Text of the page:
Phylogenetic autoregressive analyses revealed significant autocorrelations for log-body mass (ρ = 0·73, proportion of variance explained by phylogeny= 62%, P < 0·001), structural complexity of preferred habitats (ρ = 0·22, proportion of variance explained by phylogeny = 12%, P = 0·010), and foraging substrata component (foraging on ground vs. foraging in foliage; ρ = 0·47, proportion of variance explained by phylogeny = 27%, P < 0·001). In summary, more closely related species are more similar to each other than distant relatives in body mass, habitat preferences and habitat use.

Using phylogenetic residuals (specific component), log-body mass was significantly and negatively correlated with complexity of preferred habitats (r = –0·352, n = 55 species, P = 0·008), and with foraging substrate component (r = –0·456, P < 0·001). On the other hand, habitat preferences and the foraging component were positively and significantly correlated (r = 0·643, P < 0·001). Thus, removing the effect of evolutionary history on present-day variation in body mass, small-sized species mainly occupy structurally complex habitats and largely forage in slender, more pliable substrata (branches and foliage; Fig. 5).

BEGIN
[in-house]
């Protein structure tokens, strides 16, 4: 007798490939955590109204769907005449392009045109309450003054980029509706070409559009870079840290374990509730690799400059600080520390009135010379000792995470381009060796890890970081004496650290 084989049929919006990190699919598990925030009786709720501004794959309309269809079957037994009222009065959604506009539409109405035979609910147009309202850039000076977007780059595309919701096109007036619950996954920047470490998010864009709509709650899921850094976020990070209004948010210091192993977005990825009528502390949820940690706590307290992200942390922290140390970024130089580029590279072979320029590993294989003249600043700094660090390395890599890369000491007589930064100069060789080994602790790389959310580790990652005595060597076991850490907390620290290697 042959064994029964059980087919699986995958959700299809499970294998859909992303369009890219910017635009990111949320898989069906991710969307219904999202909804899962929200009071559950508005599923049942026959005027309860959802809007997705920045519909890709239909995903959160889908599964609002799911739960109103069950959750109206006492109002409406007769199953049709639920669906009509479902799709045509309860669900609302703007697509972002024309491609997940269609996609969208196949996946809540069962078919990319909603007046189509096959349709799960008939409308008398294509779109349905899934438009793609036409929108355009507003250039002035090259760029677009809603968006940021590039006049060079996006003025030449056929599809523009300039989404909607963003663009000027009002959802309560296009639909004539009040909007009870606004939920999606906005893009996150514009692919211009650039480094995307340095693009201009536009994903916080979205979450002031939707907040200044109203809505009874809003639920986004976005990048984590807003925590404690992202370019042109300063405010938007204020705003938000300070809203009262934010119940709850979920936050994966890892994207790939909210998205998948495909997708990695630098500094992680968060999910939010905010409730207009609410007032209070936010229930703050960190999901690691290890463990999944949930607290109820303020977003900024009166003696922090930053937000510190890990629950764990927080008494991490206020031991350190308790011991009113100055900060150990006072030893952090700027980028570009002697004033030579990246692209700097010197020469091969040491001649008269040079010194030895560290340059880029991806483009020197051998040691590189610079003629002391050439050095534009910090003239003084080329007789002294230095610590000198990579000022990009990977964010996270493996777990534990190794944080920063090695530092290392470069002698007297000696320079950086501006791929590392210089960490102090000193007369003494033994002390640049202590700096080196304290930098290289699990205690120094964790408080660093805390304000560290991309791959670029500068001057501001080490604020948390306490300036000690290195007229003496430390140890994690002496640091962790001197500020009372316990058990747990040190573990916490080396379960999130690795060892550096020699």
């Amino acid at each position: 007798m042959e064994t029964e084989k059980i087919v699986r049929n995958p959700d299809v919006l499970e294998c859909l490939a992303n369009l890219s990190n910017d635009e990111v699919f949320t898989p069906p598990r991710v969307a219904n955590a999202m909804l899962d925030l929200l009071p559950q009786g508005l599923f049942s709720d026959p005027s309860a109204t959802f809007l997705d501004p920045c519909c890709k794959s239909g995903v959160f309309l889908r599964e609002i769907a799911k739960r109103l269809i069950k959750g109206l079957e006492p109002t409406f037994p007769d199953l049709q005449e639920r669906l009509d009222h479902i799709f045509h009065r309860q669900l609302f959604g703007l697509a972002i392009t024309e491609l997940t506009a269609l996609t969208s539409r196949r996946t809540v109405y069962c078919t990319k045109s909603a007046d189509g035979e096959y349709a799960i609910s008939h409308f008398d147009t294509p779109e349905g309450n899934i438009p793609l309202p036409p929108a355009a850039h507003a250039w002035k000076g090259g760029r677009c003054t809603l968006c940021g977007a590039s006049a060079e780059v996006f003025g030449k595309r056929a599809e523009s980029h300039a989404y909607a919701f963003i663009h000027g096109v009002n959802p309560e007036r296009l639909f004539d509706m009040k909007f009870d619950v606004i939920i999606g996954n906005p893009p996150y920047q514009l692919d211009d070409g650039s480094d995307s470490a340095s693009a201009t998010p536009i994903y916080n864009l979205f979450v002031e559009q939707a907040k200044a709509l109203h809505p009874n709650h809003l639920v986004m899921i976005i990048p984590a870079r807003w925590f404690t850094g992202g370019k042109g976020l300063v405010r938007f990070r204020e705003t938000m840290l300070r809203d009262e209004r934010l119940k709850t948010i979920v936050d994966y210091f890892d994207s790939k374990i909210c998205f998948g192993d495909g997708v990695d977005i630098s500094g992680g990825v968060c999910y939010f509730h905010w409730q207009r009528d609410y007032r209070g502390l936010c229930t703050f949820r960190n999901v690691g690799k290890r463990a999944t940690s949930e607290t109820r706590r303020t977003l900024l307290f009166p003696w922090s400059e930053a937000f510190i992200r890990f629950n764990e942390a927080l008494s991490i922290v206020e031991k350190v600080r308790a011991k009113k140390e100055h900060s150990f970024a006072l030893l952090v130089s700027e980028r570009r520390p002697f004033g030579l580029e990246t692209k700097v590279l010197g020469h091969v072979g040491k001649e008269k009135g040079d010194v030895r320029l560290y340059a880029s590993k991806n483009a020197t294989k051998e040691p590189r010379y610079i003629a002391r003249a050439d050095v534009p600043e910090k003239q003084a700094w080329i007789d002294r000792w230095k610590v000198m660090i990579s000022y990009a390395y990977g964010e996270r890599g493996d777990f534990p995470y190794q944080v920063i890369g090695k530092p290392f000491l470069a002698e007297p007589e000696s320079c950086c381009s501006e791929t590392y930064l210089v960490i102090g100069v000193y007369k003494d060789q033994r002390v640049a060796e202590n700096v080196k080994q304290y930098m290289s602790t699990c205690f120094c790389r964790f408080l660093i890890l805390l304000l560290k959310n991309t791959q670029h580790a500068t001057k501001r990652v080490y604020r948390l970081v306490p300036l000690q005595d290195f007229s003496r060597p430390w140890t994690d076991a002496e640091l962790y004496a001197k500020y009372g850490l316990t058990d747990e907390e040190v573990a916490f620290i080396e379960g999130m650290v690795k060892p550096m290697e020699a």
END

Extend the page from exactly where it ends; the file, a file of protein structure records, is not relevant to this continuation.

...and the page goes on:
Figure 5.

Relationships between the phylogenetic residuals of ln-body mass, complexity of preferred habitats, and habitat use (foraging component: ground vs. foliage of trees or shrubs). n = 55 species in the three scatter plots.

Results using the phylogenetic component show that foraging substrate was significantly and positively correlated with habitat preferences (r = 0·546, n = 55, P < 0·001), and negatively with log-body mass (r = –0·439, P < 0·001), but habitat preferences and log-body mass were not significantly correlated (r = –0·146, P = 0·288). Therefore, considering the interspecific variation from sharing common ancestors and from the process of radiation during the evolutionary process, small-sized species mainly foraged in small branches and foliage, as they were the species generally present in structurally complex habitats.